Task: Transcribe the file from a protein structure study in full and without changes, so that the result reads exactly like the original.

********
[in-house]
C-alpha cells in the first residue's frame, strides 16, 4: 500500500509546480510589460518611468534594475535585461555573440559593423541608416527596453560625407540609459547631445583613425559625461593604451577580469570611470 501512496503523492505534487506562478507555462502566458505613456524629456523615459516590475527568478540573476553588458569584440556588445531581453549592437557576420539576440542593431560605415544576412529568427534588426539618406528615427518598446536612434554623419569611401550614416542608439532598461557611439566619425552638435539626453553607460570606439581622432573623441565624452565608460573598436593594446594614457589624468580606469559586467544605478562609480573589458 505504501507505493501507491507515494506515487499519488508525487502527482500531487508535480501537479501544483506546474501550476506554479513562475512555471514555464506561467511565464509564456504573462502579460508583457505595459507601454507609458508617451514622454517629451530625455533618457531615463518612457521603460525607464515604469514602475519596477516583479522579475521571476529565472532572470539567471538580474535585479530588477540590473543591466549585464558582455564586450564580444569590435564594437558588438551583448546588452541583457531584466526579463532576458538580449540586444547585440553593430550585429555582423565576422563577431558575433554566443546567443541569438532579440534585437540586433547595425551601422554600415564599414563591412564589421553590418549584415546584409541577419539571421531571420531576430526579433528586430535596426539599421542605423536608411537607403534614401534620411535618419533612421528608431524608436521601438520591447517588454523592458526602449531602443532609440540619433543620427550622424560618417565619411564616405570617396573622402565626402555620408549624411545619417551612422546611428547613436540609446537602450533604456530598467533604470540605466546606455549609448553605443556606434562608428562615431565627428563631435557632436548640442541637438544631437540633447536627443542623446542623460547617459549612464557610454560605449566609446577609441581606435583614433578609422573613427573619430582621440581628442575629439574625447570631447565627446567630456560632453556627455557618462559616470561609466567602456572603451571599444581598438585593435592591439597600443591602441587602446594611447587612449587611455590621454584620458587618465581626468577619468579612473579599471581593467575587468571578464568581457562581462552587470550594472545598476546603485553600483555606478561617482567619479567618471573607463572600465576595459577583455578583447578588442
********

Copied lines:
[in-house]
C-alpha cells in the first residue's frame, strides 16, 4: 500500500509546480510589460518611468534594475535585461555573440559593423541608416527596453560625407540609459547631445583613425559625461593604451577580469570611470 501512496503523492505534487506562478507555462502566458505613456524629456523615459516590475527568478540573476553588458569584440556588445531581453549592437557576420539576440542593431560605415544576412529568427534588426539618406528615427518598446536612434554623419569611401550614416542608439532598461557611439566619425552638435539626453553607460570606439581622432573623441565624452565608460573598436593594446594614457589624468580606469559586467544605478562609480573589458 505504501507505493501507491507515494506515487499519488508525487502527482500531487508535480501537479501544483506546474501550476506554479513562475512555471514555464506561467511565464509564456504573462502579460508583457505595459507601454507609458508617451514622454517629451530625455533618457531615463518612457521603460525607464515604469514602475519596477516583479522579475521571476529565472532572470539567471538580474535585479530588477540590473543591466549585464558582455564586450564580444569590435564594437558588438551583448546588452541583457531584466526579463532576458538580449540586444547585440553593430550585429555582423565576422563577431558575433554566443546567443541569438532579440534585437540586433547595425551601422554600415564599414563591412564589421553590418549584415546584409541577419539571421531571420531576430526579433528586430535596426539599421542605423536608411537607403534614401534620411535618419533612421528608431524608436521601438520591447517588454523592458526602449531602443532609440540619433543620427550622424560618417565619411564616405570617396573622402565626402555620408549624411545619417551612422546611428547613436540609446537602450533604456530598467533604470540605466546606455549609448553605443556606434562608428562615431565627428563631435557632436548640442541637438544631437540633447536627443542623446542623460547617459549612464557610454560605449566609446577609441581606435583614433578609422573613427573619430582621440581628442575629439574625447570631447565627446567630456560632453556627455557618462559616470561609466567602456572603451571599444581598438585593435592591439597600443591602441587602446594611447587612449587611455590621454584620458587618465581626468577619468579612473579599471581593467575587468571578464568581457562581462552587470550594472545598476546603485553600483555606478561617482567619479567618471573607463572600465576595459577583455578583447578588442